Once again the conservative unionist parties in the North choose to put their political self-interest above that of the working class loyalist families who will carry much of the burden of a Brexit decision that will impose increasing hardship.

Republicans believe that the best future for the people of the island of Ireland is through reunification. Working together as neighbours republicans believe that we have the wit and the wisdom to shape a new Ireland that meets the concerns of all, including our unionist brothers and sisters.

Unionist or Loyalist representatives working constructively with Republican representatives inside or outside of the Assembly and local councils will not make them any less committed to their connection to the union with Britain, no more than it would diminish the commitment of Sinn Fein representatives to a united Ireland. But it would mean better outcomes for those communities that constantly top the lists of those with severe poverty and deprivation.

SAMHAIN

October is the month of Samhain. This ancient Celtic festival is one of the four quarter days, Imbolic, Bealtaine, Lughnasa and Samhain, in the old Gaelic calendar. It is celebrated on 31 October-1 November. Samhain is noted in the earliest Irish literature. It marks the end of the harvest season and the beginning if the "darker part" of the year, winter. It is also believed to be the time when the boundary between this world and the other world relaxes so that the spirits can come into this world. The souls of the dead are said to return to their homeplaces. This led to many tricks and game which continue to this day. People dressing up, mumming, alongside more serious rituals.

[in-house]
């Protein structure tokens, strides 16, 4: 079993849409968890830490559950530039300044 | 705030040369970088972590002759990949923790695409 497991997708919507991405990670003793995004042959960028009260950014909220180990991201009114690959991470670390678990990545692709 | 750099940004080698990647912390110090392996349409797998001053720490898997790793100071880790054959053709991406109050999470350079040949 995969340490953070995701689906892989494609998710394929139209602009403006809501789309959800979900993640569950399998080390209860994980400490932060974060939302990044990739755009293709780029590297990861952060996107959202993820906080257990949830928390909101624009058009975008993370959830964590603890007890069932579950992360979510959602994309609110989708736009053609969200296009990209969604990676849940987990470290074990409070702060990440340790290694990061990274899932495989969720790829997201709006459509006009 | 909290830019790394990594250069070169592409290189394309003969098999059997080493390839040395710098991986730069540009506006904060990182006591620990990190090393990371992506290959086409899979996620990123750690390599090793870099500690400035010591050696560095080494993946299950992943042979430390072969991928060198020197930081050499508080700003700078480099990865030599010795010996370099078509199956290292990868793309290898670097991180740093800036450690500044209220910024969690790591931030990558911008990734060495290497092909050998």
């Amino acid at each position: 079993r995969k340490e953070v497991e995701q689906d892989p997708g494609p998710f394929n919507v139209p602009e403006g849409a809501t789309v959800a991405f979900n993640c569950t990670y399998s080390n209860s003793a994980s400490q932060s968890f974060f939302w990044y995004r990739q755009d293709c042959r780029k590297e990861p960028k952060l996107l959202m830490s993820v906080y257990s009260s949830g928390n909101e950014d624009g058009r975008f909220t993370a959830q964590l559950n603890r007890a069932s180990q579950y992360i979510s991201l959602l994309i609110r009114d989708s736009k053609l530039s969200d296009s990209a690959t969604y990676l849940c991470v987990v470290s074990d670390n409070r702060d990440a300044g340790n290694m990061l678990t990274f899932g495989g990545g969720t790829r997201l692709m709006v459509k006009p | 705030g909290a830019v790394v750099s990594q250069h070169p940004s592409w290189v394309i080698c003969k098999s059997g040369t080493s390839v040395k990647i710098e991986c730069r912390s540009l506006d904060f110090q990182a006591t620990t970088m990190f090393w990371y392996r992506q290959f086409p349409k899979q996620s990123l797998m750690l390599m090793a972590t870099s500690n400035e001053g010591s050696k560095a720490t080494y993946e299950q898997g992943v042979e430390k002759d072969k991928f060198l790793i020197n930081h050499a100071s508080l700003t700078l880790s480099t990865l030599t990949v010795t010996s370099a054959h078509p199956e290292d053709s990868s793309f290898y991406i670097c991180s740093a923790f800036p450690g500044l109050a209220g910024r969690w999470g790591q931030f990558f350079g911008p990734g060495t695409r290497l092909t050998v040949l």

Samhain is the precursor of Halloween. The exiled Irish brought it to North America where hallowed out Pumpkin lanterns replaced the Turnip lanterns of Ireland.

So as you celebrate Halloween, or Oiche Shamna, remember that before the English conquest of Ireland we had an advanced civilisation with its own customs, beliefs, music, culture and language, some of which endures to this day against all the odds. It is also a timely reminder that nothing stays the same. Change happens and this Samhain brings us all another year closer to ending the conquest. Oiche Shamna faoi mhaise daoibhse Buiochas. 

OUR THANKS

Our thanks to Brendan Kennelly and Máire Mac an tSaoi, two of our finest poets and who died last weekend, for their work and for the wonderful legacy they left us all, in the Irish and English language. Their words will endure forever. Here is Brendan:

"Though we live in a world that dreams of ending,

 that always seems about to give in, 

something that will not acknowledge conclusion

 insists that we forever begin."